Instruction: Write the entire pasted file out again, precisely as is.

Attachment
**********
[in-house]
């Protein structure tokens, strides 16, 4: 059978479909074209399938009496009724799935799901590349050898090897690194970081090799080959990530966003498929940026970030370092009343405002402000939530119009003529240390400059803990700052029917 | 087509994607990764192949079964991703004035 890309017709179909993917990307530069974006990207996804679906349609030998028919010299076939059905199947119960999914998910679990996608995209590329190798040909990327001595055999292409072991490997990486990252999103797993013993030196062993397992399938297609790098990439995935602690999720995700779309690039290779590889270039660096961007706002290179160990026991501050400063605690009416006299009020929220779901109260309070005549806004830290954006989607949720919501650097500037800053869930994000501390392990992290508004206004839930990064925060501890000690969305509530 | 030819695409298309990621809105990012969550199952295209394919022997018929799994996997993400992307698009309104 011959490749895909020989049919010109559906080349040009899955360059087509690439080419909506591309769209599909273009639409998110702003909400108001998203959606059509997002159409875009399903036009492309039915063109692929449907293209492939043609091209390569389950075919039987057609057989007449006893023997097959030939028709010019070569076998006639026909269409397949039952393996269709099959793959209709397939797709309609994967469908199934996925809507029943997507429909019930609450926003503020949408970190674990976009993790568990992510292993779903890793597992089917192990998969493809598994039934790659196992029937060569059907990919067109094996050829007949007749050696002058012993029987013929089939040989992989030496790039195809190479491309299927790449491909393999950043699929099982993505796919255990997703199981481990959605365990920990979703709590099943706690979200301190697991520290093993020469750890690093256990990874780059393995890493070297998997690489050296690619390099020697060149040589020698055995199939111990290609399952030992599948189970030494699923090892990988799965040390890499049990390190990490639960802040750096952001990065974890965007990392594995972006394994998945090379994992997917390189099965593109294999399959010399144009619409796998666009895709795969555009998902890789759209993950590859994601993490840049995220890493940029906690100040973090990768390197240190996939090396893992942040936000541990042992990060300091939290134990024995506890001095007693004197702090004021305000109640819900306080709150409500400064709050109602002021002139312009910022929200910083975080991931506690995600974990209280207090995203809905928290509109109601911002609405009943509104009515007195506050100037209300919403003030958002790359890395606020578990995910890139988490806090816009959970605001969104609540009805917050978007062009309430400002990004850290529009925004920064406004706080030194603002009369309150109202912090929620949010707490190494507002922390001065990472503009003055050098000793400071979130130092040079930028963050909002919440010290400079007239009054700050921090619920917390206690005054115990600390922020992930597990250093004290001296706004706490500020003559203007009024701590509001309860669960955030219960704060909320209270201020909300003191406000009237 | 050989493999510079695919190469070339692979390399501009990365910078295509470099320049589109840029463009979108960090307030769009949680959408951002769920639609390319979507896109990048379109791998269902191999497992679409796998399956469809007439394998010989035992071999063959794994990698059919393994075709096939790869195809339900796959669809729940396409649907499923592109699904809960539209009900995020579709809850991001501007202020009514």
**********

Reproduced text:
[in-house]
């Protein structure tokens, strides 16, 4: 059978479909074209399938009496009724799935799901590349050898090897690194970081090799080959990530966003498929940026970030370092009343405002402000939530119009003529240390400059803990700052029917 | 087509994607990764192949079964991703004035 890309017709179909993917990307530069974006990207996804679906349609030998028919010299076939059905199947119960999914998910679990996608995209590329190798040909990327001595055999292409072991490997990486990252999103797993013993030196062993397992399938297609790098990439995935602690999720995700779309690039290779590889270039660096961007706002290179160990026991501050400063605690009416006299009020929220779901109260309070005549806004830290954006989607949720919501650097500037800053869930994000501390392990992290508004206004839930990064925060501890000690969305509530 | 030819695409298309990621809105990012969550199952295209394919022997018929799994996997993400992307698009309104 011959490749895909020989049919010109559906080349040009899955360059087509690439080419909506591309769209599909273009639409998110702003909400108001998203959606059509997002159409875009399903036009492309039915063109692929449907293209492939043609091209390569389950075919039987057609057989007449006893023997097959030939028709010019070569076998006639026909269409397949039952393996269709099959793959209709397939797709309609994967469908199934996925809507029943997507429909019930609450926003503020949408970190674990976009993790568990992510292993779903890793597992089917192990998969493809598994039934790659196992029937060569059907990919067109094996050829007949007749050696002058012993029987013929089939040989992989030496790039195809190479491309299927790449491909393999950043699929099982993505796919255990997703199981481990959605365990920990979703709590099943706690979200301190697991520290093993020469750890690093256990990874780059393995890493070297998997690489050296690619390099020697060149040589020698055995199939111990290609399952030992599948189970030494699923090892990988799965040390890499049990390190990490639960802040750096952001990065974890965007990392594995972006394994998945090379994992997917390189099965593109294999399959010399144009619409796998666009895709795969555009998902890789759209993950590859994601993490840049995220890493940029906690100040973090990768390197240190996939090396893992942040936000541990042992990060300091939290134990024995506890001095007693004197702090004021305000109640819900306080709150409500400064709050109602002021002139312009910022929200910083975080991931506690995600974990209280207090995203809905928290509109109601911002609405009943509104009515007195506050100037209300919403003030958002790359890395606020578990995910890139988490806090816009959970605001969104609540009805917050978007062009309430400002990004850290529009925004920064406004706080030194603002009369309150109202912090929620949010707490190494507002922390001065990472503009003055050098000793400071979130130092040079930028963050909002919440010290400079007239009054700050921090619920917390206690005054115990600390922020992930597990250093004290001296706004706490500020003559203007009024701590509001309860669960955030219960704060909320209270201020909300003191406000009237 | 050989493999510079695919190469070339692979390399501009990365910078295509470099320049589109840029463009979108960090307030769009949680959408951002769920639609390319979507896109990048379109791998269902191999497992679409796998399956469809007439394998010989035992071999063959794994990698059919393994075709096939790869195809339900796959669809729940396409649907499923592109699904809960539209009900995020579709809850991001501007202020009514």